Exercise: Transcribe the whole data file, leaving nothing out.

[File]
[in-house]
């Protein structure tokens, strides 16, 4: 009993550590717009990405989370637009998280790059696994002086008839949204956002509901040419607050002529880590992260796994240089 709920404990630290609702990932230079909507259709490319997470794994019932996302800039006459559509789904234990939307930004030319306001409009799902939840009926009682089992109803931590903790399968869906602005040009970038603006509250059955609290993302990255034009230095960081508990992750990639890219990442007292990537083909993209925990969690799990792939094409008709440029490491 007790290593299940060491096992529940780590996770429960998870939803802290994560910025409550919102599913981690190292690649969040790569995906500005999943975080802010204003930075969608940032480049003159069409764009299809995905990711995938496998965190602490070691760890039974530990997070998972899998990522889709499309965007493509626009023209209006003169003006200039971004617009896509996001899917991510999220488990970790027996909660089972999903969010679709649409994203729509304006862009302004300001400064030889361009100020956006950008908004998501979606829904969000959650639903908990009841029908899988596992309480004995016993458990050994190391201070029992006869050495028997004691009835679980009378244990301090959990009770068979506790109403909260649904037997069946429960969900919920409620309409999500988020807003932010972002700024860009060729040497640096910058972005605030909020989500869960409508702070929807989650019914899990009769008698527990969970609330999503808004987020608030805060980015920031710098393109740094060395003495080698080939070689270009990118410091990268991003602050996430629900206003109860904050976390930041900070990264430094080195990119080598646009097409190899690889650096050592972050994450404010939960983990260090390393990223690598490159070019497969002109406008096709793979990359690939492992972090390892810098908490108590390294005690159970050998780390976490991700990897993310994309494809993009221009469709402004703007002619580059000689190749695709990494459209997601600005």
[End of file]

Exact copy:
[in-house]
């Protein structure tokens, strides 16, 4: 009993550590717009990405989370637009998280790059696994002086008839949204956002509901040419607050002529880590992260796994240089 709920404990630290609702990932230079909507259709490319997470794994019932996302800039006459559509789904234990939307930004030319306001409009799902939840009926009682089992109803931590903790399968869906602005040009970038603006509250059955609290993302990255034009230095960081508990992750990639890219990442007292990537083909993209925990969690799990792939094409008709440029490491 007790290593299940060491096992529940780590996770429960998870939803802290994560910025409550919102599913981690190292690649969040790569995906500005999943975080802010204003930075969608940032480049003159069409764009299809995905990711995938496998965190602490070691760890039974530990997070998972899998990522889709499309965007493509626009023209209006003169003006200039971004617009896509996001899917991510999220488990970790027996909660089972999903969010679709649409994203729509304006862009302004300001400064030889361009100020956006950008908004998501979606829904969000959650639903908990009841029908899988596992309480004995016993458990050994190391201070029992006869050495028997004691009835679980009378244990301090959990009770068979506790109403909260649904037997069946429960969900919920409620309409999500988020807003932010972002700024860009060729040497640096910058972005605030909020989500869960409508702070929807989650019914899990009769008698527990969970609330999503808004987020608030805060980015920031710098393109740094060395003495080698080939070689270009990118410091990268991003602050996430629900206003109860904050976390930041900070990264430094080195990119080598646009097409190899690889650096050592972050994450404010939960983990260090390393990223690598490159070019497969002109406008096709793979990359690939492992972090390892810098908490108590390294005690159970050998780390976490991700990897993310994309494809993009221009469709402004703007002619580059000689190749695709990494459209997601600005």